Canadians are searching for ways to set aside enough cash to fund a comfortable retirement.
One popular strategy involves buying dividend stocks and investing the distributions in new shares. The tax-free status of the TFSA means the full value of the distributions can be reinvested, and when the time finally comes to cash out, all the capital gains are yours to keep.
Let’s take a look at two top Canadian dividend stocks that might be attractive picks today.
Enbridge currently trades for close to $42 per share. A year ago, the stock fetched $55.
What’s going on?
Rising interest rates have the market worried that investors who ran to dividend stocks in recent years might sell and put their money in fixed-income alternatives. The concern is valid to a certain extent, but the market’s anticipation of the move might be getting out of hand.
Enbridge raised its dividend by 15% last year and just bumped up the payout by another 10% for 2018. That trend should continue through at least 2021, given the size of the near-term development portfolio. The company is working through $22 billion in commercially secured projects that should be completed over the next three years.
Enbridge has a strong track record of raising the payout, so investors should feel comfortable with the outlook. At the time of writing, the current dividend provides a yield of 6.4%.
Fixed-income returns might be increasing, but it will be quite some time before we see a GIC that pays anything close to the yield you get from Enbridge today.
TD recently reported adjusted net income of $2.95 billion for fiscal Q1 2018. That’s right, the bank made about $1 billion per month!
Loan volumes, deposit volumes, and wealth revenue all increased compared to the same quarter last year, and the good times will probably keep on rolling.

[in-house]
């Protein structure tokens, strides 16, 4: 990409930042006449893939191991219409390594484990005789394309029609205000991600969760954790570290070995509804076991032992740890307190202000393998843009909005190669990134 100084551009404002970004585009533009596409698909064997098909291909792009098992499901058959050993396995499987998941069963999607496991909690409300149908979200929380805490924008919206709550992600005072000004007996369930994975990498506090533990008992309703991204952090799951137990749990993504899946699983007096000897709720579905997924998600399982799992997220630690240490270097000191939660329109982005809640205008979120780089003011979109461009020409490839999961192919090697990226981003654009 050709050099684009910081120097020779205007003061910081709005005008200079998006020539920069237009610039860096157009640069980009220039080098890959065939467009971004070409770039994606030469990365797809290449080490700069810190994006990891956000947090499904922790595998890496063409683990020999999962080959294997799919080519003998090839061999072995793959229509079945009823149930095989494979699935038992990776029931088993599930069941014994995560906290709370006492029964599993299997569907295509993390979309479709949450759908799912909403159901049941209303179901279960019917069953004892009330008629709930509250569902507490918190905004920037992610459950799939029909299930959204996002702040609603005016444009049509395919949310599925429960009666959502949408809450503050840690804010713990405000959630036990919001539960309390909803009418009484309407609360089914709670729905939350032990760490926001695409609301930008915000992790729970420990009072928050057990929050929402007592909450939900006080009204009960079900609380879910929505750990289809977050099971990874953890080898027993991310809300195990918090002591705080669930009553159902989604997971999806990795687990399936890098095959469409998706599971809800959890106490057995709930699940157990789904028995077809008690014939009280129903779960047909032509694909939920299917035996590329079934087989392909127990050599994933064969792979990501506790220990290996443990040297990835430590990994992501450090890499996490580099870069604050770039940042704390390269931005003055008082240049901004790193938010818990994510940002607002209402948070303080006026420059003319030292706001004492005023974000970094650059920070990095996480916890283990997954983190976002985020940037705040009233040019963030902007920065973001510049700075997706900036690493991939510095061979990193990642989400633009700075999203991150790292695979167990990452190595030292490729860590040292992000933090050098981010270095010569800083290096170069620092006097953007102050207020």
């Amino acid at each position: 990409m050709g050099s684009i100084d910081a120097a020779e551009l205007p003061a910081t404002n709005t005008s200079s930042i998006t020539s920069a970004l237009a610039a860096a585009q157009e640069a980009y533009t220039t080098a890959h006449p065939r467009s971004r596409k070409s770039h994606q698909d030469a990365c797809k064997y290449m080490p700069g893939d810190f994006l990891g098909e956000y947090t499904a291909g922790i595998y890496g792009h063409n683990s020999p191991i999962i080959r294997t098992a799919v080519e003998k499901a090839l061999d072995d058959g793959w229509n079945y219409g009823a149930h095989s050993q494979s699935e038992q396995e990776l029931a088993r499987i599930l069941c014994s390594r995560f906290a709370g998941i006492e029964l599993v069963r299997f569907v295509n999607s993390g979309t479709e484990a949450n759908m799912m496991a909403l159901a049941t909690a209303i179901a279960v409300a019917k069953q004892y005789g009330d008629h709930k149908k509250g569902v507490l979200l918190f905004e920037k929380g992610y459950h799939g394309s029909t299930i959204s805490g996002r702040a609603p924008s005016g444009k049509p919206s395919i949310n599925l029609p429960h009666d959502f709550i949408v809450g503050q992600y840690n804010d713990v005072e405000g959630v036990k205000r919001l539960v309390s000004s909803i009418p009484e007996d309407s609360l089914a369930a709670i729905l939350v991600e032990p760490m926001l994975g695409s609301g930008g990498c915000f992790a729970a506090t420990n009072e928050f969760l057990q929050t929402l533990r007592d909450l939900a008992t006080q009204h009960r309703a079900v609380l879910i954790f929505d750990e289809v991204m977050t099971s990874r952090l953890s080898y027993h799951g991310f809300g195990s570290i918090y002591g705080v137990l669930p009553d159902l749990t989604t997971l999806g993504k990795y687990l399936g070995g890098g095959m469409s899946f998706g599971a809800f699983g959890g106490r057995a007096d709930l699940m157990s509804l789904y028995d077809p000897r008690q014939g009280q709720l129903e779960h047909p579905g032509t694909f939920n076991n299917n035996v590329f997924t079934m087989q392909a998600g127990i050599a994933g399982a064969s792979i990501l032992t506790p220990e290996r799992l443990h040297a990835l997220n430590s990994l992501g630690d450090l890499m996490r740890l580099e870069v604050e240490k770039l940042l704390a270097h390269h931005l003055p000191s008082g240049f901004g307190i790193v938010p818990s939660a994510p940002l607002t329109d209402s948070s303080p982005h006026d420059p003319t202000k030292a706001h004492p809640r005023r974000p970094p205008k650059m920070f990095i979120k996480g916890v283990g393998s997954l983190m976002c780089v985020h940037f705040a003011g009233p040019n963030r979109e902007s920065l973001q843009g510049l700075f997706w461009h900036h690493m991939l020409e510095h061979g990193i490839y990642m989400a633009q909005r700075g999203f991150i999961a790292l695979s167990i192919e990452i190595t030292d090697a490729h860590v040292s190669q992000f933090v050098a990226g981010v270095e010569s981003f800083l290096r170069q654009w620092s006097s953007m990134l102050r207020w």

Rising interest rates tend to be a net benefit for the banks, and both the Canadian and U.S. economies are in good shape. TD is primarily known for its Canadian operations, but the bank actually has more branches south of the border than it does in the home country. This provides investors with a nice way to get U.S. exposure through a Canadian company.
The stock isn’t cheap, but you are paying for quality and a rock-solid dividend. At the time of writing, the distribution provides a yield of 3.5%.
Is one more attractive?
Both companies should be reliable buy-and-hold picks for a new TFSA retirement fund. If you only buy one, I would probably make Enbridge the first choice today. The stock looks oversold, and the dividend should be very safe. It’s not often you can pick up a 6.4% yield from a dividend aristocrat.
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The Motley Fool owns shares of Enbridge. Fool contributor Andrew Walker owns shares of Enbridge. Enbridge is a recommendation of Stock Advisor Canada.